the Anna dress

What is there to say about the Anna dress that hasn’t already been said at this point? I am about six years late to this particular pattern party – but it’s clear why it’s so beloved.

This dress has been on my sewing radar for a couple of years now (it’s so beautiful and so flattering on so many people) – and when one of my best friends set her wedding date for this April I knew it was the perfect occasion to finally make it!

Did I mention it was a beautiful coastal wedding? My handsome date (with a very cute photobomb from Jenny the Bernie).

I went a bit off script with the fabric choice. My favorite versions of this dress all seemed to be made out of crepe – so I knew I wanted something with a nice drape and a little more weight than a rayon, but having never sewed with crepe I was a bit weary of that particular fabric. I couldn’t find anybody else who’d made this pattern with a tencel twill, but after creeping on Instagram for other makes with that fabric – I decided to go for it.

I’m still super happy with my choice! The fabric sewed as easily as a cotton or a linen, but the finished garment had a luxe feel and a nice matte texture (several people asked me if the fabric was suede). My only quibble is that it was not the easiest to press. I could go to a level two on my iron with a press cloth (and really, I’m too lazy for that) – so it was the lowest heat setting only for this baby.

My attempt at the classic Anna pose?

The fitting was much less difficult than I’ve encountered with some other patterns. I think this is partly because I selected the size from the waist and hip measurements rather than the bust – so the small bust adjustment was the only major change I had to make to the bodice. I’ve finally accepted that I do in fact need an SBA with most garments I make, and it seems like selecting my size from the waist rather than the bust helps me avoid issues with the shoulders or the armscyes being outrageously small.

I’m still very glad I made a muslin though – because my first attempt at the SBA was done incorrectly, and I needed to take in the top part of center back 5/8″ to correct gaping at the back of my neck. I hemmed and hawwed over the correct way to do this without distorting the grainline – and ultimately opted to keep the grainline as is but staystick the tapered seam line. Of course I later discovered that the answer to this and how to correctly do the SBA were posted on the By Hand London blog all along . . . do your research people!

I still don’t know if this technically correct – but I ended up leaving the grainline as is. My other choice was darts but I didn’t want extra seam lines.

Anywho! I also mixed up the various skirt panels when I put together the muslin – so none of my seamlines lined up where they were supposed to from the bodice to the skirt. Not a big deal for fitting, but when I constructed the actual dress I was VERY careful about labeling which pattern pieces were what (and I still managed to mix two of them up – but luckily I caught the mistake in time to correct it).

Each piece carefully labelled and sorted before actual construction.

In terms of the construction – it was all very straightforward, except I did find the instructions somewhat sparse. I opted to interface the area where I applied the zipper, and I underlined the neckline facing to help keep it folded under. I’m feeling really grateful to be at a point in my sewing practice where I can identify the need for these techniques without explicit instructions.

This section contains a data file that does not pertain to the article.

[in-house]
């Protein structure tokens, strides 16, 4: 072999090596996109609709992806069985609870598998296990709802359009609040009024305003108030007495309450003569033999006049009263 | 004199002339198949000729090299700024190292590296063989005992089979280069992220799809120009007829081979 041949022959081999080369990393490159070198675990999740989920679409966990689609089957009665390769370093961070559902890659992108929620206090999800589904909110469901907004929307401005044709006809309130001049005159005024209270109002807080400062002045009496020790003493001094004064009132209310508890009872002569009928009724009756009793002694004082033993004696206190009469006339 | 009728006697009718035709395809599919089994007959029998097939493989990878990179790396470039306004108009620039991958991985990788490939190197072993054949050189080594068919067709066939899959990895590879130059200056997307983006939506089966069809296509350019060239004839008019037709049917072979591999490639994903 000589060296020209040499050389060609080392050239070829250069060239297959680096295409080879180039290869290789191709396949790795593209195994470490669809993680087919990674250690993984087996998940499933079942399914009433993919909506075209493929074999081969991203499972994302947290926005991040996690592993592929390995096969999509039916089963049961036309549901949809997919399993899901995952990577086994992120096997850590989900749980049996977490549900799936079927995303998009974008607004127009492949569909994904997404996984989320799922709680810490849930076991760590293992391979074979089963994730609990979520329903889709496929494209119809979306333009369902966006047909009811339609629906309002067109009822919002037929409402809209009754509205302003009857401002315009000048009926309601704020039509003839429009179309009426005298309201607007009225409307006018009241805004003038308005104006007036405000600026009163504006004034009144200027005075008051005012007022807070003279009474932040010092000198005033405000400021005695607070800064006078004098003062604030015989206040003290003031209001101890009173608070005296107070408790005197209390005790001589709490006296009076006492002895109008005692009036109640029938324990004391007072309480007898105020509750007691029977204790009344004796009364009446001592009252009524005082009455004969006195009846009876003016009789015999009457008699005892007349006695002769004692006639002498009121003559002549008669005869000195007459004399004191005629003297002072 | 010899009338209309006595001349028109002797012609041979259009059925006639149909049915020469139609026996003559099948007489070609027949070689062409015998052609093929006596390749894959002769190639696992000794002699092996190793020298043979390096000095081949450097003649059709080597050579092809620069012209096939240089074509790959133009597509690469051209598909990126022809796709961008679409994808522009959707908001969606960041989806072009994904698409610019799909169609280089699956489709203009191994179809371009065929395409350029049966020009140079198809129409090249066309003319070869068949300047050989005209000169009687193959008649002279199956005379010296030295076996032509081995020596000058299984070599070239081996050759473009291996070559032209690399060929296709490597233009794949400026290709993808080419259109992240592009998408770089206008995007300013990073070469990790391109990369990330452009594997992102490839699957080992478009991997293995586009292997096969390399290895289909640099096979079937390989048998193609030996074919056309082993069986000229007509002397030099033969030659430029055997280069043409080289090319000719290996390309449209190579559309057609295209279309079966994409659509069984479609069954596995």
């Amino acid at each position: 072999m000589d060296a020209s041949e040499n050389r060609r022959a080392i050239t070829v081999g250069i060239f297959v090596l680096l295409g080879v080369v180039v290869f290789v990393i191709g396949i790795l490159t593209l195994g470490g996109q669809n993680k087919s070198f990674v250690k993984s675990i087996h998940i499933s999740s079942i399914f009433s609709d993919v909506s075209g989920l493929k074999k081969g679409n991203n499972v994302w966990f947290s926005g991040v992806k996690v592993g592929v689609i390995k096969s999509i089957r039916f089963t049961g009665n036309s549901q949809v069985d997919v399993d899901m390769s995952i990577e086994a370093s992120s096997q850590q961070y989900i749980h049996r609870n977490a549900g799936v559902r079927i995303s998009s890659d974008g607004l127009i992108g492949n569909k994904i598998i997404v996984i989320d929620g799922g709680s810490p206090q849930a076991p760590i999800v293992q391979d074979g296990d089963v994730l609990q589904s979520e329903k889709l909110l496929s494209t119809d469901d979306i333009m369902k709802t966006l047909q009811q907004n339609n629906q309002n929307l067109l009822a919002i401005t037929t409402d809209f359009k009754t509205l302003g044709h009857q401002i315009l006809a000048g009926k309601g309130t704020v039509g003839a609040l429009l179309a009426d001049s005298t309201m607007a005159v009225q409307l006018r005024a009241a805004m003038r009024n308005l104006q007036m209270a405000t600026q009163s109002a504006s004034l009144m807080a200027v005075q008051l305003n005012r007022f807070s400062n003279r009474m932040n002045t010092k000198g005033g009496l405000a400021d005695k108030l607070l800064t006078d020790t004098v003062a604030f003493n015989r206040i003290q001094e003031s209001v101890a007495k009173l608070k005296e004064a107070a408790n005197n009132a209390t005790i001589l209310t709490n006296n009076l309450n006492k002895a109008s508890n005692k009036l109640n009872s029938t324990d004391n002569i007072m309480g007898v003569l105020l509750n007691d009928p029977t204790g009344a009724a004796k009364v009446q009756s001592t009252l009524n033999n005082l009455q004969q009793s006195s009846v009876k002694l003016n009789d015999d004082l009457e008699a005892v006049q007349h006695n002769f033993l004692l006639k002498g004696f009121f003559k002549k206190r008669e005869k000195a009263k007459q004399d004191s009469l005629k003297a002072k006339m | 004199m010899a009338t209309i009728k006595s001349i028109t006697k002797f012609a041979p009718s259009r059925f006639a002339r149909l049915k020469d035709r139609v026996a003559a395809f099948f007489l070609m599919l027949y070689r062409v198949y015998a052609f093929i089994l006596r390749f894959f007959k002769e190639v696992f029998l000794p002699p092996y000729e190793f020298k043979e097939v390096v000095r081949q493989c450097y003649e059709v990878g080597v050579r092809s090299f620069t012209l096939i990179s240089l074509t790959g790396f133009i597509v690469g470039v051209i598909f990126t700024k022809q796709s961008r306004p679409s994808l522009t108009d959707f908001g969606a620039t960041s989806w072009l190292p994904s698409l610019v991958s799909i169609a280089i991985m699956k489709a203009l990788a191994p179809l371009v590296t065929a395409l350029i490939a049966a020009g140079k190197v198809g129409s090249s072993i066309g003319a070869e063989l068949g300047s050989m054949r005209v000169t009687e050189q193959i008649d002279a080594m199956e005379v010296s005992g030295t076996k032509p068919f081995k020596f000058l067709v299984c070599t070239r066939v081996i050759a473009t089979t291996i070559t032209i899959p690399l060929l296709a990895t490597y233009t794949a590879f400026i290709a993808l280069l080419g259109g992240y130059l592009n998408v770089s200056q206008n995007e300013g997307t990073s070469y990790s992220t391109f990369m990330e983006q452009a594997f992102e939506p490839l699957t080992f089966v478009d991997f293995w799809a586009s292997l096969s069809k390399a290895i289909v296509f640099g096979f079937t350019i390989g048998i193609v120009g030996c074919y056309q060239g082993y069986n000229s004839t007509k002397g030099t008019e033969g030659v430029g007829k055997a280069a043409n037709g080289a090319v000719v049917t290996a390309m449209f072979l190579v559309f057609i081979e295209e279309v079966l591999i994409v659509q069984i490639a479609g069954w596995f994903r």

The only photo I got of the back of the dress – oops! You get the idea.

Because I was feeling fancy! I also opted to use french seams for the skirt panel (my first!) and a blind hand stitch for the sleeves, skirt slit and hem (also firsts!). It felt like miles and miles of hand stitching – but I actually really enjoyed it (perhaps because I’m already so fond of embroidering).

Cheesing with a fellow bridesmaid (and one of my best friends).

Trying to hem the skirt myself was a bit of an adventure. I wanted to make sure the bottom of the dress would just skim the ground in the shoes I was planning on wearing (4″ platform heels) – so this involved my husband placing the first set of pins for me, taking the dress on and off and repinning as needed until I was finally happy with it.

Ultimately, I was super happy with how this project turned out – there is nothing like a really beautiful dress that fits you correctly to make you feel good. It’s also the first time I’ve worn a maxi dress that wasn’t too short, and/or worn a dress with a thigh slit that wasn’t too high (no Britney moments here!). I will admit to getting a little carried away pretending to be Angelina Jolie all day. Oh well! It was really a wonderful and fun day.

Soooo extra.

The Details:

  • Fabric: Navy Tencel Twill from Blackbird Fabrics (I bought 4.5 meters but only needed 2.5 – oops!)
  • Pattern: Anna Dress by By Hand London
  • Size: 6
  • Adjustments:
    • Small Bust Adjustment: 2″ (1″ each side)
    • 5/8″ taken in at upper center back
    • Swayback: 5/8″ in the bodice, 3/4″ in the skirt panels
  • Total Cost: ~ $70
    • $13 for the pattern
    • $45 for the fabric (not including the extra yardage I didn’t actually need)
    • $10 for notions and shipping

tutorial: how to taper jeans

If you have a pair of jeans that’s no longer bringing you joy because the legs are cut too wide – take a pause before you put them in the Goodwill pile & consider tapering the legs yourself instead.

Maybe the pants are old enough that the original silhouette is no longer in style, or maybe you are shorter than average – in which case the jeans bag at the knees. Either way, it’s a very simple alteration that you can have finished in just a couple of hours.